There is no national programme to educate policy makers. The Federal Ministry for Environment sponsors projects of advising tourism associations in environmental matters and for research into conflict-solving issues between nature conservation and demands from tourism. The NGOs founded the project "Jugendreisen mit Einsicht" (Youth travelling with understanding).

The competition mentioned above, "Environmentally friendly vacation destinations in Germany," aims at assisting resorts in marketing themselves as a green destination. At the same time, it informs consumers on what is available on the market in terms of sustainable tourism. The same applies to similar competitions at the State and regional level - in particular with respect to green accommodation.. States also promote the introduction of environmental management systems according to EMAS in tourism resorts (Bavaria, Baden-Württemberg). An environmental audit (EMAS) is being carried out in three model resorts.

The Federal Minister for Environment also sponsors handbook-type brochures for the introduction of the concept of sustainable tourism in the hotel/catering business as well as for travel agencies, tour operators and coach companies. According to the basic political principle of cooperation, these publications are written and disseminated in collaboration with the relevant representative associations.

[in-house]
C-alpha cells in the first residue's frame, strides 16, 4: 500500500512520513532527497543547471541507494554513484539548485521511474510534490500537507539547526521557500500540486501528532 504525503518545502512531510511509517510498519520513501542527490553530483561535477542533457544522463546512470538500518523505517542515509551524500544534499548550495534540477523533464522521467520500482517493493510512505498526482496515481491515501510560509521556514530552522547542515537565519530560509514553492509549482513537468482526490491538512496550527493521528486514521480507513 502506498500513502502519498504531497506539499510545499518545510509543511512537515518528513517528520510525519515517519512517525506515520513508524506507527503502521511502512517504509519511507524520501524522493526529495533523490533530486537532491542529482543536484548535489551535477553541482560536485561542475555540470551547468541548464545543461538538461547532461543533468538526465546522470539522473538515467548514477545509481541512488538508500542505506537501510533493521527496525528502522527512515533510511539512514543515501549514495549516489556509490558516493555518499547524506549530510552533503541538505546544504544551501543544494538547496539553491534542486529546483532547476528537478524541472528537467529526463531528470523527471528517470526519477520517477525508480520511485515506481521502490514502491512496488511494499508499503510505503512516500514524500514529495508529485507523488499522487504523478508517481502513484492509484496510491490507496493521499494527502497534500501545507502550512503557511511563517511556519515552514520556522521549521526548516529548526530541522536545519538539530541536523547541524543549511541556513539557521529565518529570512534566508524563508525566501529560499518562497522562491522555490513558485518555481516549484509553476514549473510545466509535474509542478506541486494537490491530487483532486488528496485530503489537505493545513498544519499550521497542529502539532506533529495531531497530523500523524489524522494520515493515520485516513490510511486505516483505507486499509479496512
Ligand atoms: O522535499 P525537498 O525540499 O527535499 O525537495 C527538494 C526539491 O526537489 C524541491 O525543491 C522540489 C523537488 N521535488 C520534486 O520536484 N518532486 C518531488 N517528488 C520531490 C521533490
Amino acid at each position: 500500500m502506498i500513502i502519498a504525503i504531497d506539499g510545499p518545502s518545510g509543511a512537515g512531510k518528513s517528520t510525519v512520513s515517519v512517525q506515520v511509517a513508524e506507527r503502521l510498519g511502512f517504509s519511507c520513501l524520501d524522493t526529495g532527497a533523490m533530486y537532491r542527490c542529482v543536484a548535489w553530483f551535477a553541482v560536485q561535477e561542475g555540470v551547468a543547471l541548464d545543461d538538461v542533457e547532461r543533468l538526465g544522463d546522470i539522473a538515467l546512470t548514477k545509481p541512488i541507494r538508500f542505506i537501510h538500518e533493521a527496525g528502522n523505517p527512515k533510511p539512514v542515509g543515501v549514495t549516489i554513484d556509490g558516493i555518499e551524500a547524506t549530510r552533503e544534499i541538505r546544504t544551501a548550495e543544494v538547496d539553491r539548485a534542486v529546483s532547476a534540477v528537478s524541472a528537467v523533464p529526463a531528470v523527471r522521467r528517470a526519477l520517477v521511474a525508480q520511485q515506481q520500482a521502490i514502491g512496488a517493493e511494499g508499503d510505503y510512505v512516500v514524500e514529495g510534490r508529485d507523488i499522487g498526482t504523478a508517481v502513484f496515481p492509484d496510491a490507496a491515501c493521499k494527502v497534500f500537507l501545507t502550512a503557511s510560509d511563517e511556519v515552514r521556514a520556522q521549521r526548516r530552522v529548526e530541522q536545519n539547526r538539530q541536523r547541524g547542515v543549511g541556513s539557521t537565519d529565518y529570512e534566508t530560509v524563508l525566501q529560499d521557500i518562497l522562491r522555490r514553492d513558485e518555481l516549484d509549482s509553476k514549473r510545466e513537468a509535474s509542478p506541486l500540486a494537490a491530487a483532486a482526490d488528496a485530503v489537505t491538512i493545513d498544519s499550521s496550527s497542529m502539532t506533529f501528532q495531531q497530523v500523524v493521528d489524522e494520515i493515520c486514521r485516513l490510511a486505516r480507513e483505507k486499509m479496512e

Securing the national heritage of more than 6,000 historical parks and gardens, castles, mansions and historic cemeteries in a sustainable manner, and bringing it into the public eye, is a matter of considerable importance to an NGO named "Bund Heimat und Umwelt" in Germany.

The local tourist boards as well as the national tourist board are used to promote sustainable tourism.

In addition, marketing by use of labels, such as the 40-items-catalogue for hotels and restaurants (s. item 11) or the "Blue European Flag for parts of beaches and marinas, are being implemented in Germany at the local level.


There are no established procedures to monitor progress of sustainable tourism development. There are, of course, statistical data taken, at the federal and State levels (Federal and State Statistics Offices), as well as by private companies (e.g.: FUR-Reiseanalyse). These data are taken into account when making policy decisions on sustainable tourism development.

There is no established national information series on sustainable tourism since Germany is a Federation and the responsibility for tourism is with the Federal States. The Federal Ministry for Environment, however, sponsors information material and the development of criteria catalogues to assist the tourism industry as well as decision-makers. In addition, the Federal States promote relevant information material.